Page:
The recruiting process can be very intimidating for a 16-to-18-year-old, and that’s not something to shy away from. It isn’t easy to know what you want at a young age, and it isn’t any easier to find a place where you can project yourself being for four years. With no prior experience of the process, it can be difficult for a recruit to know what to ask a college lacrosse coach.
With the boom that we’re seeing in lacrosse participation and the growth of offerings at the college level, it is important to have a plan when it comes to your interactions with college lacrosse coaches. You want to be at a place that will give you the experience you want academically, athletically, and socially. Doing your research is very important, but it is equally important to ask the right questions throughout the process.
Here are some questions you might want to ask a college lacrosse coach when you’re being recruited:
What to Ask a College Lacrosse Coach
1. Why do you think I may be a good fit for your program? Where do you see me fitting in? This is an important question to ask, because it is a big picture question for both you and the program you are being recruited to. It shows how interested the coach is in you as a potential student-athlete, and it also helps chart a path for your future. From here, you can formulate an idea of where this coach sees you in their program, and it can also show if the program is really very interested in you. From here you can ask follow-up questions about recruiting class size, number of players at the position, and future trajectory of the program.
2. What resources are available for student-athletes outside of athletics? What happens if I have a problem in a class or in the dorms? What academic resources are available, and what do we do as a program in regards to academic tracking? Now we’re talking about big picture stuff. Lacrosse is important, but this is meat-and-potatoes-type question that parents will want the answer to. You might be in college playing lacrosse, but you are there for an education. Parents trust coaches with their most precious cargo, and they want to know their child will be safe while they are in someone else’s care. This is a great question, because if programs don’t have a plan for academics, then a potential student athlete may have to wonder if they will get the support they need off the field.
3. What is it that you look for in a player? What is the expectation or standard for your players both on and off the field? This is a great question, because this is where the coaches can get into the culture of the program and what is expected of their players. This is very important, because this sets the stage for time commitment, commitment to off-the-field work, community service, and social expectations. This is a question that can lead down many different paths. Pay attention to the tone of the coach’s voice and the excitement level they have when they talk about their program.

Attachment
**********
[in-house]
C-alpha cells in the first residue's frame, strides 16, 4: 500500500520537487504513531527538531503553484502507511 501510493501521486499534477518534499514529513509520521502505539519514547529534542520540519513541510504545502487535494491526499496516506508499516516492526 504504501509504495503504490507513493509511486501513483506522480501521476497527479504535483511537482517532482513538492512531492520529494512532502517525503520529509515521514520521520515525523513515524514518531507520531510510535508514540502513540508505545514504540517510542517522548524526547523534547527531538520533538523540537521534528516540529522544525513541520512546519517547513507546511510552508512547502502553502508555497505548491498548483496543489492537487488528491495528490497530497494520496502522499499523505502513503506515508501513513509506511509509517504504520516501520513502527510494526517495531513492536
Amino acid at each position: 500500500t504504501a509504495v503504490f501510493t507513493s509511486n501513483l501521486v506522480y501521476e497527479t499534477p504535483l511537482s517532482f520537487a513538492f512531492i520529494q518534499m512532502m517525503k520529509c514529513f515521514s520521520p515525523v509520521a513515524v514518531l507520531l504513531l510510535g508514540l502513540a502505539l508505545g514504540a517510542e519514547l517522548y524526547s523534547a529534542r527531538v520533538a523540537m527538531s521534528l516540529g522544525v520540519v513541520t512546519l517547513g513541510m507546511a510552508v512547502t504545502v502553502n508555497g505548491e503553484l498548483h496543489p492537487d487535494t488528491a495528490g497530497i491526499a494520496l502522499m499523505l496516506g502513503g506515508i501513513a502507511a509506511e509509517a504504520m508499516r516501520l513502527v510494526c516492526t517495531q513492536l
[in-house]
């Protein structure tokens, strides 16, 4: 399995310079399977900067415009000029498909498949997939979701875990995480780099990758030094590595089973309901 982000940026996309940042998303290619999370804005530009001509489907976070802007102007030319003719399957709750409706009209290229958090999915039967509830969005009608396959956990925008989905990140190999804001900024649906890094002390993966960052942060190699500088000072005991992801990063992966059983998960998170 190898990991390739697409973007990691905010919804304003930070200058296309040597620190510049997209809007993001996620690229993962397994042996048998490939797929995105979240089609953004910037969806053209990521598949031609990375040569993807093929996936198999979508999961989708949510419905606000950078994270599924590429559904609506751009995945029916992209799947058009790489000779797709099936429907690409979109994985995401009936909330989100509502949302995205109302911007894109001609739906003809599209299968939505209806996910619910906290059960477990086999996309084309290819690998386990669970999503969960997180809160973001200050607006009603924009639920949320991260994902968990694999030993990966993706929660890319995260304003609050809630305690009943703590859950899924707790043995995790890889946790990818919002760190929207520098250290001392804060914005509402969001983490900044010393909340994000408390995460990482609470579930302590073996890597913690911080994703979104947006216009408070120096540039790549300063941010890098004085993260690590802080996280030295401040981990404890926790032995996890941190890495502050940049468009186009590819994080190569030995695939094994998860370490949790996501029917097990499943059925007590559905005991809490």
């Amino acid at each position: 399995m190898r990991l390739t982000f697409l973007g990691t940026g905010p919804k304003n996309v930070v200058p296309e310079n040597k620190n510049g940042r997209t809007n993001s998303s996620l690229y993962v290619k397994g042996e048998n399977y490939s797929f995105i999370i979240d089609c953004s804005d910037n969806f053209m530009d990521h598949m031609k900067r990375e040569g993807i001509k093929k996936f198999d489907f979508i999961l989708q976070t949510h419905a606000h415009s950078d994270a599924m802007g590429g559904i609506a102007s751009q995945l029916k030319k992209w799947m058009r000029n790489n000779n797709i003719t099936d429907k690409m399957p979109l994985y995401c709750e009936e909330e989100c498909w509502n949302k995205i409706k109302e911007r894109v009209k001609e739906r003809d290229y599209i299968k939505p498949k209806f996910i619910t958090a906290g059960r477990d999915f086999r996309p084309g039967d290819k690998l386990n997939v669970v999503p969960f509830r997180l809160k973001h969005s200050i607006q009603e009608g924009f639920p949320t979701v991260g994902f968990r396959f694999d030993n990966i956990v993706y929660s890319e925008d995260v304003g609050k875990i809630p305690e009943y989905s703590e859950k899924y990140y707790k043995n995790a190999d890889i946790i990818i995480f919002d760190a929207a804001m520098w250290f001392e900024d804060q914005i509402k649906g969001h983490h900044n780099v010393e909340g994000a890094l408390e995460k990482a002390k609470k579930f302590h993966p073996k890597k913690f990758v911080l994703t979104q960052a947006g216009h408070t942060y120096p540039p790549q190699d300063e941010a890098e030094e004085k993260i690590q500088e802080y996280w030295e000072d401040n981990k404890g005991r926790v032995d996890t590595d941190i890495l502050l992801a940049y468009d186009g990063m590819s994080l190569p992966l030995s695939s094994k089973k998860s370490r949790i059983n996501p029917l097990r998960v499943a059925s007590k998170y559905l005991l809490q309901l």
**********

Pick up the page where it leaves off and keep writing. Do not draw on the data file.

Coaches will always have specific questions they always love to ask potential student athletes. They usually have three to five they always ask, and it’s their way of determining if a recruit is a good fit for their institution and program.
Here are some answers you should always have queued up and ready to give to a coach:
1. Grades and Academic Standing – Coaches need to know where you stand academically to determine if you would get into their institution. Most of the time, they have already done their homework there, but coaches always want high-performing academic students, because it makes their lives easier. BE HONEST when answering this question. The truth will always come out.
2. What you’re looking for in a college experience – If you’re talking to a coach in a rural setting, but you want to go to school in a city environment, be upfront about that. Remember, not every college is right for everyone. Have an idea of what you’re looking for in a lacrosse program, and if you don’t know what you want to study, you can say that as well. Most coaches understand that at 16 or 17 years old, you may not know what you want to do for the next 30 to 40 years.
3. If you’re interested or not – If you’re not interested in that specific school, that’s okay. Be upfront about that. The worst thing you can do is drag something out for a long period of time and then have it end in a less-than-stellar fashion. Most coaches have heard no more than they have heard yes, and that’s fine. Still be upfront with them. It’s better for everyone in the long run.